Home sweet Home Office

Friday, 5th March 2021 — By The Xtra Diary

Home Office Marsham Street

The Home Office building in Marsham Street. Photo: Steph Gray

WE parted company last week in Smith Square, enjoying the glory of the church / music hall called St John’s and giggling at Queen Anne’s input that saw the construction of the four corner towers.

Now we embark on another stretch of our virtual lockdown tour of Westminster, and we start our journey by heading north to Marsham Street, home to the Home Office.

The current building dates from 2005 and was designed by post-Modernist architect Sir Terry Farrell.

It provides an interesting example of the changing whims of architectural tastes. The blocks Sir Terry’s designs replaced were three towers by Eric Bedford, chief architect to the government for public buildings, in the 1960s.

They in turn had replaced defunct gas holders, which had been decommissioned in the 1940s and converted into huge bomb shelters.

They were designed to withstand a direct hit by a 500lb bomb and beneath the gas holders were war rooms for critical civil service staff – beginning Whitehall’s long association with Marsham Street.

The gas cylinders were owned by Westminster Gas Light and Coke Company, who we considered two weeks ago.

While this company’s mark on lighting up London cannot be overstated, let us pause for a moment and remember the people who worked for the firm during the Second World War.

The thousands of merchant seamen who gave their lives during the six-year conflict contained a good many from the WGLCC: they brought in vital fuel for the war industry, and lost many in doing so. Of the long list of ships sunk, let us pay respects to the crew of SS Gasfire, a 2,972-ton collier that was launched in 1936.

In October 1940 a German E-boat torpedoed the boat off Great Yarmouth. The ship managed to struggle home, but she lost 11 of her crew. She was repaired, and went off to do her duty again. But she had no more luck – on June 21 1941 she struck a mine off Southwold and went down with those on board.

The gas holders came down by the end of the 1940s, and by 1960 work on the three ugly sisters began. It didn’t take long for them to be seen as examples of excessive British Brutalism, and were criticised for creating a nasty backdrop for Westminster Cathedral.

It was not always so: Bedford’s work was feted when they first opened (it took 10 years from the first spade in the ground to civil servants swishing in to the marble-clad entrance). The three towers, linked by corridors three storeys up, boasted express lifts and escalators, and stunning views from the 13 floors.

But its interior as well as its exterior quickly became unloved, with successive politicians complaining that it was a depressing place to run the Home Office from. This prompted their demolition.

Sir Terry’s designs are made up of three buildings and named after Elizabeth Fry, Mary Seacole and Robert Peel, figures chosen for their influence on Home Office policy.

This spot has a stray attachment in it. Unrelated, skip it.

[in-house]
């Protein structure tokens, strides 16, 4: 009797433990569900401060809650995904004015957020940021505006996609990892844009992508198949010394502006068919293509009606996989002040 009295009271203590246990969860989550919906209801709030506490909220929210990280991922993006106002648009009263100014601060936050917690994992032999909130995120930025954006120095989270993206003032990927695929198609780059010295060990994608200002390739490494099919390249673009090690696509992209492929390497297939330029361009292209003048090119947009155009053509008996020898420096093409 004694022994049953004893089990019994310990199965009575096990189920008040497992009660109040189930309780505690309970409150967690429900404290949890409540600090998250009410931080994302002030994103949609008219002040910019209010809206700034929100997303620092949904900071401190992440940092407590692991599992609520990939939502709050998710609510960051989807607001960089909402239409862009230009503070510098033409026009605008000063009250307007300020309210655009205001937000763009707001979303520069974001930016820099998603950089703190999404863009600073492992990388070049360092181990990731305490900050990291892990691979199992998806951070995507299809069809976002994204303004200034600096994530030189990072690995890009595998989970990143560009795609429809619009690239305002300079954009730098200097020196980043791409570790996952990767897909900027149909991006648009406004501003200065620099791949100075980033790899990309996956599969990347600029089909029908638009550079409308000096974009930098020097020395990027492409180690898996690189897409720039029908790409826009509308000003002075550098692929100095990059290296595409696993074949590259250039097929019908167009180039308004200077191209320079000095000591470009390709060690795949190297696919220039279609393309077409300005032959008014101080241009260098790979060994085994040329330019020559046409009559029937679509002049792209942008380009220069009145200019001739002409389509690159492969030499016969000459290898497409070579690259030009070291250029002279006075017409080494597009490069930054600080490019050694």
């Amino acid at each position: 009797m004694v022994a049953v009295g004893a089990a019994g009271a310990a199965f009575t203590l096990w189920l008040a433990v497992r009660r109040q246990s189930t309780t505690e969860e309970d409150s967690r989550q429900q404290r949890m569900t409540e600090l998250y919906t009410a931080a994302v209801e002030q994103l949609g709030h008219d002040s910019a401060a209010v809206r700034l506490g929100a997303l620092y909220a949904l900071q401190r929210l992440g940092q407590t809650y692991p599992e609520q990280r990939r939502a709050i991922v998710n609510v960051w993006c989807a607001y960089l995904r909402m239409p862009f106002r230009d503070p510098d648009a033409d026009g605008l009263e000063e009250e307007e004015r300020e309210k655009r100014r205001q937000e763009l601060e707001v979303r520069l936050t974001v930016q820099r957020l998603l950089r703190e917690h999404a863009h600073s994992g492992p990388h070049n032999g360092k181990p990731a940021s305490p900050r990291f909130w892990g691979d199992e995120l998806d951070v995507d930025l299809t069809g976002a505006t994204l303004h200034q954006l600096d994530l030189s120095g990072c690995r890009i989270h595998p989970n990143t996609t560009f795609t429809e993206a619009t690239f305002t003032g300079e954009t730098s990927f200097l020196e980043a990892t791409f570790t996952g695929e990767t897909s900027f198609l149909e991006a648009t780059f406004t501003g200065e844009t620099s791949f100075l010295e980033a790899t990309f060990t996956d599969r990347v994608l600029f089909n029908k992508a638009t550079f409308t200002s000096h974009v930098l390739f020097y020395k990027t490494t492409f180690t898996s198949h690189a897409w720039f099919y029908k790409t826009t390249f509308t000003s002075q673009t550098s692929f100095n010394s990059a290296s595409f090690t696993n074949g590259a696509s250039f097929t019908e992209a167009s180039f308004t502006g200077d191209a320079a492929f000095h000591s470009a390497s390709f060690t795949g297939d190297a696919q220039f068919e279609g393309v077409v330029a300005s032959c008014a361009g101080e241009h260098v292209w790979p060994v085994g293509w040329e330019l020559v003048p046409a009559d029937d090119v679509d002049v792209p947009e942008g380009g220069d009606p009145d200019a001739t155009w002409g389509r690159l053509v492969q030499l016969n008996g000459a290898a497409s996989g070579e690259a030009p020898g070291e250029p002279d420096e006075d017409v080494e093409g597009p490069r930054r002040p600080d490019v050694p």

Like their predecessor, they too were feted when they opened, partly for the fact they were no higher than the buildings around them, and also simply because they were not Marsham Towers. Yet as we have seen with even Sir Terry’s designs, which can be found across central London at places such as Charing Cross and the M16 building on the southern banks of the Thames, architectural criticism often grows as time whittles away the sheen of the new and trendy. How long till a generation arrives who decide such works are no longer fit for purpose?

Now we amble north a little and come to the Grey Coats Hospital, at the top end of Horseferry Road. Its founding was an inadvertent product of the Great Fire of London. After the disaster had left so many homeless, there was an exodus towards the old medieval areas of Westminster. People were pushed west, and among those desperate, homeless Londoners a fair few turned to crime to meet their daily needs. The fact criminals could seek sanctuary in West­minster Abbey is also said to have been a draw for those who had committed capital offences – and this was in an age when a long list of petty misdemeanours could see you swing.

And how to deal with this influx of new parishioners’ offspring kept church authorities busy.

The answer was found in 1698, when eight kind-hearted members of St Margaret’s Church each put 65p in a pot to found Grey Coats. The aim was to help build “loyal citizens, useful workers and solid Christians”.

A disused workhouse in Tothill Fields was bought and converted. Children were taken in to learn their lessons, given in an austere regime to build up their constitutions.

Queen Anne gave the place her blessing, and her Royal Arms still stand above the front door, next to casts of children decked out in the original Grey Coats uniform.

The benefits of the school may be numerous, but not all those enrolled felt so. In 1801 the pupils had had enough of the bossiness of their tutors, and went on a rebellion that saw them occupy the building and the school called on the militia to break the siege.

And it is peering in to the Grey Coats courtyard, imagining the pupils throwing their quills and ink from windows at their oppressors, where we will part company for another week.
Stay well, stay safe.

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